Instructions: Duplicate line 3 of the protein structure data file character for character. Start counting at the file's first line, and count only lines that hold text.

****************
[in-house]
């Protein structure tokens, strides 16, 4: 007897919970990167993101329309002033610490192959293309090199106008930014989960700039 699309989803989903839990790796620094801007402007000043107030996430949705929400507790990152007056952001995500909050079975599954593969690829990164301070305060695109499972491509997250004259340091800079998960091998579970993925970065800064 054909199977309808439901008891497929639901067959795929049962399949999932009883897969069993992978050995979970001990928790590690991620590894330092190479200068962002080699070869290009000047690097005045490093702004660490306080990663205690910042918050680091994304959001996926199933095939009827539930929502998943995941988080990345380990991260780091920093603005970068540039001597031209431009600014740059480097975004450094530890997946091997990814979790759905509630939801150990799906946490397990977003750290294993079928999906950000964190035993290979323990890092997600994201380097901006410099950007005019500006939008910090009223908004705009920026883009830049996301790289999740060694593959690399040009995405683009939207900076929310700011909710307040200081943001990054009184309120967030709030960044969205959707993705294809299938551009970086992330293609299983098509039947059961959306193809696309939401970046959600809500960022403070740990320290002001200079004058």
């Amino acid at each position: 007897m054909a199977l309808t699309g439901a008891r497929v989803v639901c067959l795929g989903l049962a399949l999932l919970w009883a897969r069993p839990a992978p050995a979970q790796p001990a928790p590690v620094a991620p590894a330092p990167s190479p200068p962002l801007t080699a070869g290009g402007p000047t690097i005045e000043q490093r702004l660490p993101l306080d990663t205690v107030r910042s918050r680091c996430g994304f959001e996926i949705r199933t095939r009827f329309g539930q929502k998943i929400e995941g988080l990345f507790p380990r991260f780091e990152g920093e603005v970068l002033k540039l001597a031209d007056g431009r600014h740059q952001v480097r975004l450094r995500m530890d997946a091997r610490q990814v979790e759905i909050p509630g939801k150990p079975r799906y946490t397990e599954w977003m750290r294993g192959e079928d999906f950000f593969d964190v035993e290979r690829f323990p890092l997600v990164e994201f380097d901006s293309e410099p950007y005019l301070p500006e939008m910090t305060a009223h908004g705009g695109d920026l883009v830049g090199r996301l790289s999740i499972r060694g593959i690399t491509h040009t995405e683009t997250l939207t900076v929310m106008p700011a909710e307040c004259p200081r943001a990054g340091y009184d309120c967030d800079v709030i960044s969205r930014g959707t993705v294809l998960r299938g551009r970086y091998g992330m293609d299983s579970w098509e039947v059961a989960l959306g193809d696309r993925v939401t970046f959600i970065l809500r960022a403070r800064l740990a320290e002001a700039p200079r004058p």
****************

């Amino acid at each position: 007897m054909a199977l309808t699309g439901a008891r497929v989803v639901c067959l795929g989903l049962a399949l999932l919970w009883a897969r069993p839990a992978p050995a979970q790796p001990a928790p590690v620094a991620p590894a330092p990167s190479p200068p962002l801007t080699a070869g290009g402007p000047t690097i005045e000043q490093r702004l660490p993101l306080d990663t205690v107030r910042s918050r680091c996430g994304f959001e996926i949705r199933t095939r009827f329309g539930q929502k998943i929400e995941g988080l990345f507790p380990r991260f780091e990152g920093e603005v970068l002033k540039l001597a031209d007056g431009r600014h740059q952001v480097r975004l450094r995500m530890d997946a091997r610490q990814v979790e759905i909050p509630g939801k150990p079975r799906y946490t397990e599954w977003m750290r294993g192959e079928d999906f950000f593969d964190v035993e290979r690829f323990p890092l997600v990164e994201f380097d901006s293309e410099p950007y005019l301070p500006e939008m910090t305060a009223h908004g705009g695109d920026l883009v830049g090199r996301l790289s999740i499972r060694g593959i690399t491509h040009t995405e683009t997250l939207t900076v929310m106008p700011a909710e307040c004259p200081r943001a990054g340091y009184d309120c967030d800079v709030i960044s969205r930014g959707t993705v294809l998960r299938g551009r970086y091998g992330m293609d299983s579970w098509e039947v059961a989960l959306g193809d696309r993925v939401t970046f959600i970065l809500r960022a403070r800064l740990a320290e002001a700039p200079r004058p």